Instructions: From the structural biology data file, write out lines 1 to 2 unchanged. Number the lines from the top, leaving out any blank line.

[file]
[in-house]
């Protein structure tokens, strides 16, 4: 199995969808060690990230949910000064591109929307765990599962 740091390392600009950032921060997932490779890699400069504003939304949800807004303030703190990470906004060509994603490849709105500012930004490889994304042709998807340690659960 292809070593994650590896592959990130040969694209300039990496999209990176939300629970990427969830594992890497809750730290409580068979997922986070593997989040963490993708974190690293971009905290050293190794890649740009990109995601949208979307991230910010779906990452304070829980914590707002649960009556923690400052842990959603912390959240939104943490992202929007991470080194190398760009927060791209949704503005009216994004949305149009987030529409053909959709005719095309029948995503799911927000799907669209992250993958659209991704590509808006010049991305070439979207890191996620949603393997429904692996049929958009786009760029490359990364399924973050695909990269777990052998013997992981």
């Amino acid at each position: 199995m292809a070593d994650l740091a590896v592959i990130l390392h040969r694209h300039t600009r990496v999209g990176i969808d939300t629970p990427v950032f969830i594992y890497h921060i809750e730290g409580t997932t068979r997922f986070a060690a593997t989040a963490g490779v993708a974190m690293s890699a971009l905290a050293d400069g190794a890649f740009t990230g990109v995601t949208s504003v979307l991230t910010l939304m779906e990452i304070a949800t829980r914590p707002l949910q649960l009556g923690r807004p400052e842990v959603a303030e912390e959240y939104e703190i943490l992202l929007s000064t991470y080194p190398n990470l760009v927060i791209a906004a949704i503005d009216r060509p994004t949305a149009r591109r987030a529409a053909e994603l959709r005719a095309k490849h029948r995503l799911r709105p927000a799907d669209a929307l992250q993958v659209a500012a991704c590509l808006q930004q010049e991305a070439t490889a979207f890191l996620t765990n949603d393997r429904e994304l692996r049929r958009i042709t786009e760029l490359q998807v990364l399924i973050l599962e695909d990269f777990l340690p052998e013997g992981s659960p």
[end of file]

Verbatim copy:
[in-house]
């Protein structure tokens, strides 16, 4: 199995969808060690990230949910000064591109929307765990599962 740091390392600009950032921060997932490779890699400069504003939304949800807004303030703190990470906004060509994603490849709105500012930004490889994304042709998807340690659960 292809070593994650590896592959990130040969694209300039990496999209990176939300629970990427969830594992890497809750730290409580068979997922986070593997989040963490993708974190690293971009905290050293190794890649740009990109995601949208979307991230910010779906990452304070829980914590707002649960009556923690400052842990959603912390959240939104943490992202929007991470080194190398760009927060791209949704503005009216994004949305149009987030529409053909959709005719095309029948995503799911927000799907669209992250993958659209991704590509808006010049991305070439979207890191996620949603393997429904692996049929958009786009760029490359990364399924973050695909990269777990052998013997992981």